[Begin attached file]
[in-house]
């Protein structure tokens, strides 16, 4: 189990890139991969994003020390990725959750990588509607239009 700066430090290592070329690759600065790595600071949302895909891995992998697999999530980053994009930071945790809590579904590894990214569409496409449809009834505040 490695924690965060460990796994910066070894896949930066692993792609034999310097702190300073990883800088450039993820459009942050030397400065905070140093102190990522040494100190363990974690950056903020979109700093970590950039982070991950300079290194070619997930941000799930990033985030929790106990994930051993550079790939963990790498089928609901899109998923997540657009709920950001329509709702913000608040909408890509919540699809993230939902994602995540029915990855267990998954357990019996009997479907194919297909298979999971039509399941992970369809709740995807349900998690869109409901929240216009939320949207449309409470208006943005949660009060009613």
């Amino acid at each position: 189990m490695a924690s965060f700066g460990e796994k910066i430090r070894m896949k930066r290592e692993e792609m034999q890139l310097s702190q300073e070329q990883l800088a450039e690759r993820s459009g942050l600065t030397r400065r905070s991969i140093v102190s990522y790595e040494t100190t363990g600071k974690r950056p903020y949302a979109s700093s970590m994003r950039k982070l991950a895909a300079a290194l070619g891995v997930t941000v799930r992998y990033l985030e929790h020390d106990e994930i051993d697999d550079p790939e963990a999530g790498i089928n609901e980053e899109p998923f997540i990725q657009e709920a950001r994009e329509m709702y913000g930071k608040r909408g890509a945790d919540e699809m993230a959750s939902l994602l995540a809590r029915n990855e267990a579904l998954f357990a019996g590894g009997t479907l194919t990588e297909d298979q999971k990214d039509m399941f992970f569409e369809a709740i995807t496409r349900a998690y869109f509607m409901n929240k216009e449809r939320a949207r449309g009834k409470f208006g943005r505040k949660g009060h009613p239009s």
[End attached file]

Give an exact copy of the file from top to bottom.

[in-house]
């Protein structure tokens, strides 16, 4: 189990890139991969994003020390990725959750990588509607239009 700066430090290592070329690759600065790595600071949302895909891995992998697999999530980053994009930071945790809590579904590894990214569409496409449809009834505040 490695924690965060460990796994910066070894896949930066692993792609034999310097702190300073990883800088450039993820459009942050030397400065905070140093102190990522040494100190363990974690950056903020979109700093970590950039982070991950300079290194070619997930941000799930990033985030929790106990994930051993550079790939963990790498089928609901899109998923997540657009709920950001329509709702913000608040909408890509919540699809993230939902994602995540029915990855267990998954357990019996009997479907194919297909298979999971039509399941992970369809709740995807349900998690869109409901929240216009939320949207449309409470208006943005949660009060009613």
């Amino acid at each position: 189990m490695a924690s965060f700066g460990e796994k910066i430090r070894m896949k930066r290592e692993e792609m034999q890139l310097s702190q300073e070329q990883l800088a450039e690759r993820s459009g942050l600065t030397r400065r905070s991969i140093v102190s990522y790595e040494t100190t363990g600071k974690r950056p903020y949302a979109s700093s970590m994003r950039k982070l991950a895909a300079a290194l070619g891995v997930t941000v799930r992998y990033l985030e929790h020390d106990e994930i051993d697999d550079p790939e963990a999530g790498i089928n609901e980053e899109p998923f997540i990725q657009e709920a950001r994009e329509m709702y913000g930071k608040r909408g890509a945790d919540e699809m993230a959750s939902l994602l995540a809590r029915n990855e267990a579904l998954f357990a019996g590894g009997t479907l194919t990588e297909d298979q999971k990214d039509m399941f992970f569409e369809a709740i995807t496409r349900a998690y869109f509607m409901n929240k216009e449809r939320a949207r449309g009834k409470f208006g943005r505040k949660g009060h009613p239009s």